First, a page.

Thursday, May 4, 2017

Firearms Part II - Rifles & Shotguns

Just as in my last post regarding firearms, Firearms Part I, Handguns, I'm not addressing military grade or anything from the Star Wars catalog. Regarding the latter, I'm attaching a Mythbusters episode regarding whether a blaster can really be dodged.
(Can we just pause a moment in honor of Adam, Jamie and the whole lot? I miss them!)

Rifle - a gun fired from shoulder level, having a long spirally grooved barrel.

Rifling in a Rifle Barrel
The grooves in the barrel of the rifle are known as rifling and they are the bread and butter of this weapon. The spin the grooves create give the bullet stability as it goes. Without it the bullet would be more flung out than shot. Because of that stability, a rifle lends itself to more accuracy over greater distances.

There are many types of rifles. Some are classified by the mechanism they use to shoot (air rifle), and some for their intended use (elephant rifle). I'm going to gloss over some of the most common, historically and now, as well as the ammo.

Rifles (and One That's Not):

Musket - If a musket doesn't have rifling, it's not a rifle. But, it has the long stock look so I'm putting it in. There were over a half dozen kinds including matchlock, flintlock and loose powder. Most smooth bore (non-rifled) were only accurate up to about 50 yards. A rifled could be accurate up to 500 yards. We get the phrase "lock, stock and barrel" from the musket.

This video is the loading and firing of a flintlock musket. It's a none too hasty undertaking.  

The phrase, "don't shoot your wad," originated with muskets. It referred to not packing your musket correctly and only the wadding coming out as a result. It was therefore a wasted shot. Originally it was not profane and to be understood as such simply shows a lack of basic musketry!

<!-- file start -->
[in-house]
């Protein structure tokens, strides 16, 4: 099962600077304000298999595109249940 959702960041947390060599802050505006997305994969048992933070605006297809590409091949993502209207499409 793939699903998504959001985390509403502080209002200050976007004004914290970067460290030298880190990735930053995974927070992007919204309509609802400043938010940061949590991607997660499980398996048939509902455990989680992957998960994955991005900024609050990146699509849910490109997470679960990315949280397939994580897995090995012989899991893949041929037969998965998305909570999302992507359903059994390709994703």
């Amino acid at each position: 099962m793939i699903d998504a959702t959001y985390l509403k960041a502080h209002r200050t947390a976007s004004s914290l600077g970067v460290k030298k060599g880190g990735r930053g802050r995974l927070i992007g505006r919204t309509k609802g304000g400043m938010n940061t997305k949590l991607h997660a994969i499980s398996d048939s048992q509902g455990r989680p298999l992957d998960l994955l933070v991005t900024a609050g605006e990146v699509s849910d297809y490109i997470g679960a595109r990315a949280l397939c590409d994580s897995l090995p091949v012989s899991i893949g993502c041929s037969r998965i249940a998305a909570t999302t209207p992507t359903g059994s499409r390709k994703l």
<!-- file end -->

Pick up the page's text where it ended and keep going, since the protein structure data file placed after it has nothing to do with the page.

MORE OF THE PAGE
Breech Loading Rifle - a rifle in which a cartridge or shell is loaded directly in a chamber that's integral to the back portion of the barrel. These are much faster to load than the earlier muzzle loaded rifles and can also be loaded from a prone position. Most mass produced rifles are breech loading.

Cartridge/Shell - Casing in which a bullet or shot is housed. 
Revolving Rifle - has a revolving mechanism like the handheld revolver. The problem with revolving rifles is that metal fragments sprayed away from the front of the revolving mechanism and into the shooter's hand that supports the rifle barrel.

Repeating Rifle - a rifle capable of holding multiple rounds of ammo. These only fire one shot per trigger pull unless they are semi-automatic or automatic. For a definition of semi-automatic and automatic, see my post on hand guns.Firearms Part 1 - Handguns


Shotguns (aka scattergun, peppergun) - They operate as a rifle however they do not shoot a bullet. But rather, as the secondary names suggest, they scatter or pepper with shot pellets or deliver a single slug. The circumference of the spray widens with distance. So, at close distance, the circle of shot will be much smaller than if it is 100 yards away.  

xray of shot gun wounds

Slugs are slower than bullets and travel shorter distances. They must be used at closer range and are considered safer than bullets in populated hunting situations. That is not to say they will not kill someone. Slugs are as devastating as bullets at close range.

Sawed Off Shotgun - a shotgun with a purposefully shortened barrel that allows it to be used at closer range and more easily hidden. In the U.S., a shot gun barrel must be at least 18 inches or it is considered illegal.

If your character picks up a shot gun, he will not shoot a bullet and if a rifle, he will not shoot shot. If he is using a musket, he will not be able to reload with any speed or while lying on his stomach. And if he picks up a blaster rifle, well, he may have better luck than Han Solo led us to believe. 
Until the next round at, get blood on your pages!

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